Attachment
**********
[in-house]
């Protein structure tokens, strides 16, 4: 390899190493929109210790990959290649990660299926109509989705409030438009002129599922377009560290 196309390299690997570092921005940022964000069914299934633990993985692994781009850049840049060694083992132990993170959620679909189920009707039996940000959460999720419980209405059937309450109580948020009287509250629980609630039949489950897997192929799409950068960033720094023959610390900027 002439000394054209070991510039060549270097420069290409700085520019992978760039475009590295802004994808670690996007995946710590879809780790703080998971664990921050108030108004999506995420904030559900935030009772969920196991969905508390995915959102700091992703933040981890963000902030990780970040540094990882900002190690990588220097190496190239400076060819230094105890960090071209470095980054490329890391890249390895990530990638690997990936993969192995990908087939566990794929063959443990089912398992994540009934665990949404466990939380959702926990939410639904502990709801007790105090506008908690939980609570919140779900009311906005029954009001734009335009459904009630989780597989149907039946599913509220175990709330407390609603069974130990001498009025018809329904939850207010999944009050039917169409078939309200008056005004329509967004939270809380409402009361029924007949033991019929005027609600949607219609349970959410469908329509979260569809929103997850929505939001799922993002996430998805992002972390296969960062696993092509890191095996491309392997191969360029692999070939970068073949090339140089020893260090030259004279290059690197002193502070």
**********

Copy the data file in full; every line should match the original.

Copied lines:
[in-house]
């Protein structure tokens, strides 16, 4: 390899190493929109210790990959290649990660299926109509989705409030438009002129599922377009560290 196309390299690997570092921005940022964000069914299934633990993985692994781009850049840049060694083992132990993170959620679909189920009707039996940000959460999720419980209405059937309450109580948020009287509250629980609630039949489950897997192929799409950068960033720094023959610390900027 002439000394054209070991510039060549270097420069290409700085520019992978760039475009590295802004994808670690996007995946710590879809780790703080998971664990921050108030108004999506995420904030559900935030009772969920196991969905508390995915959102700091992703933040981890963000902030990780970040540094990882900002190690990588220097190496190239400076060819230094105890960090071209470095980054490329890391890249390895990530990638690997990936993969192995990908087939566990794929063959443990089912398992994540009934665990949404466990939380959702926990939410639904502990709801007790105090506008908690939980609570919140779900009311906005029954009001734009335009459904009630989780597989149907039946599913509220175990709330407390609603069974130990001498009025018809329904939850207010999944009050039917169409078939309200008056005004329509967004939270809380409402009361029924007949033991019929005027609600949607219609349970959410469908329509979260569809929103997850929505939001799922993002996430998805992002972390296969960062696993092509890191095996491309392997191969360029692999070939970068073949090339140089020893260090030259004279290059690197002193502070």